In a world where the explosion of technology has fostered the growth of a population plagued by obesity, poor posture, weakness, disease, functional imbalances, and overall mental decay I often feel like a lone cop stuck in a skyscraper on Christmas Eve with a bunch of terrorist. Ok maybe I’m going a bit overboard here, but I like to think that at least on some small level I can relate to Bruce Willis’s character John McClane in the movie Die Hard.
By the way this is a true iconic action flick if you haven’t seen it. I strongly suggest you do make time for this one if you are a fan of action heroes that like to dish out some serious ass kickings on their villain counterparts with some unforgettable style. Anyways, keep on reading if you want to see where I’m going with this.
Some Die Hard Strength Rules:
First and foremost I started thinking about some regular questions I’ve been getting from you guys and girls through my emails and here on the site about various things you should be addressing within the scope of your strength training program. You are probably familiar with several trainers and coaches (including myself at times) that like to address corrective exercises for specific purposes in regards to addressing specific issues in functional performance.
Today I wanted to take more of a macro level approach to looking at how you should be thinking about your strength program when looking at addressing various issues. Basically I’m going to include 5 solid strength rules here for you to follow so that you can rest assured that you have a comprehensive approach to your training so that you can minimize the likelihood of developing any imbalances or other physical deficiencies within the walls of your training.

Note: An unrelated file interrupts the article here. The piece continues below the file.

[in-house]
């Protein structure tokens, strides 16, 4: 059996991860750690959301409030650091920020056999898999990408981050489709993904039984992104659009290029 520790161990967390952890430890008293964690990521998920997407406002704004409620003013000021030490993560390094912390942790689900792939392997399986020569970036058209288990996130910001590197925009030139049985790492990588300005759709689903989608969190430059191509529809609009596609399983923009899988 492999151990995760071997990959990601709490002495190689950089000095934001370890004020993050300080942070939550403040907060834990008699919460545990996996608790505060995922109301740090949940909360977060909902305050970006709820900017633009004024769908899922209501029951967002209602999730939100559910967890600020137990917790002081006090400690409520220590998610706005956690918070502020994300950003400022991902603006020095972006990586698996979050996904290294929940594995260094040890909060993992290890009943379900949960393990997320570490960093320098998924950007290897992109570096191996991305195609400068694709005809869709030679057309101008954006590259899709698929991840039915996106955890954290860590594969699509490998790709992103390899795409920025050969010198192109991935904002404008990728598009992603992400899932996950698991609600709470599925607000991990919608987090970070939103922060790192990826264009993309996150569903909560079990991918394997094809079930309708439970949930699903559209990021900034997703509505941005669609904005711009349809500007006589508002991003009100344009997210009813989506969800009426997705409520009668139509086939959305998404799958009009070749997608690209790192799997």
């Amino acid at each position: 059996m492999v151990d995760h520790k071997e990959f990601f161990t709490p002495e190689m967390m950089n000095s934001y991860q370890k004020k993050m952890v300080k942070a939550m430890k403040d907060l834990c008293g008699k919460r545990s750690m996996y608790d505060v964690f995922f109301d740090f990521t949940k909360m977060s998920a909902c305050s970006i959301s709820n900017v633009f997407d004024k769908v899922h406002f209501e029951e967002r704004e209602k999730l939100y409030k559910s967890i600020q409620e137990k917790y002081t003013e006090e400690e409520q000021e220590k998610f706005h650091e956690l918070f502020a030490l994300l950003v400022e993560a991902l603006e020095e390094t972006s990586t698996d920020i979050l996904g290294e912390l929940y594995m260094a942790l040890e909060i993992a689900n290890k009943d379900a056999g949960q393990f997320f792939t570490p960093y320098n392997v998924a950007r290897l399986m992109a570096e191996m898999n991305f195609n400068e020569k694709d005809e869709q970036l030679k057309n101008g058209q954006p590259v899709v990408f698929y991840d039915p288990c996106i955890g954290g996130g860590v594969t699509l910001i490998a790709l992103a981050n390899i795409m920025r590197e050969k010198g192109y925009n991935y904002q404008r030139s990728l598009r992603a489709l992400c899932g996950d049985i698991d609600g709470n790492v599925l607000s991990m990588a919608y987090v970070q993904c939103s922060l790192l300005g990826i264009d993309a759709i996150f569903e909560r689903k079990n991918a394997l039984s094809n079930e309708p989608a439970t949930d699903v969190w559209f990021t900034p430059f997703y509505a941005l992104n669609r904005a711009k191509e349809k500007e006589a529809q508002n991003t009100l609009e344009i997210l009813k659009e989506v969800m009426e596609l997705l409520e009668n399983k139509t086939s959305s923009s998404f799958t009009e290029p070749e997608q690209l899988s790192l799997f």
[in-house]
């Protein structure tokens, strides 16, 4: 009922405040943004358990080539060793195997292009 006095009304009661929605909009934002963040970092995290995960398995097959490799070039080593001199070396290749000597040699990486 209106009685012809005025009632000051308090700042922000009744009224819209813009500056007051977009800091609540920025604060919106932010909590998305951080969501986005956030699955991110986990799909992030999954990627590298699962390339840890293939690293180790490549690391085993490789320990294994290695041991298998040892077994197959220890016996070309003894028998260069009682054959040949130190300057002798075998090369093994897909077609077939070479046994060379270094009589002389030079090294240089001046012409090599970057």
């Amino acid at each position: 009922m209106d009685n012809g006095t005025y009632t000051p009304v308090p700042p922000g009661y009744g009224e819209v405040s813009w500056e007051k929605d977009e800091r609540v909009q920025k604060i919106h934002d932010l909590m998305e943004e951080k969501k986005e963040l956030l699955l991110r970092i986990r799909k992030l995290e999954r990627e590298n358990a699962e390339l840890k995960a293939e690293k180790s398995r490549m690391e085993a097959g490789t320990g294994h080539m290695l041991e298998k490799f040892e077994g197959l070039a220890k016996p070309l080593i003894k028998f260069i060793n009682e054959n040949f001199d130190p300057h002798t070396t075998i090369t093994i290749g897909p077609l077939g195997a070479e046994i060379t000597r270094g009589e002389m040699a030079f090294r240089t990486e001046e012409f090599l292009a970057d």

1. Incorporate More Pulling Than Pushing: As a general rule of thumb it’s a good idea to make sure you incorporate more pulling oriented lifts and exercises than pushing ones. The reason for this stems from everything I addressed in the opening paragraph of this blog post. No, I’m not talking about battling the terrorist in the skyscraper, but I am talking about the imbalances, core weakness, and overall lack of stability due to the explosion of technology. This is the reason folks end up sitting for hours on end literally forging their bodies into a sort of physically troubled sitting machine. This is NOT good for the home team my friend.
By doing more pushing than pulling when you are already forged into a state of continuous slouch mode means that you are asking for trouble. You may not experience any problems with the back or shoulders today, but the day will eventually come when you will. Train smart my friend. PULL.
2. Squat/Hinge Regularly: The best way to master any task is to practice it, period. I don’t care what kind of job you have if you take a few seconds here and there throughout the day to perform some form strict squats then you are doing yourself a lot of good. Being able to squat and squat well takes continuous practice. I understand this can be difficult at times based on your work and life schedule, but try and find time to do it even if you have to use a prop of some sort to stabilize yourself during the process. Squatting is a fundamental movement so don’t get out of practice with doing it.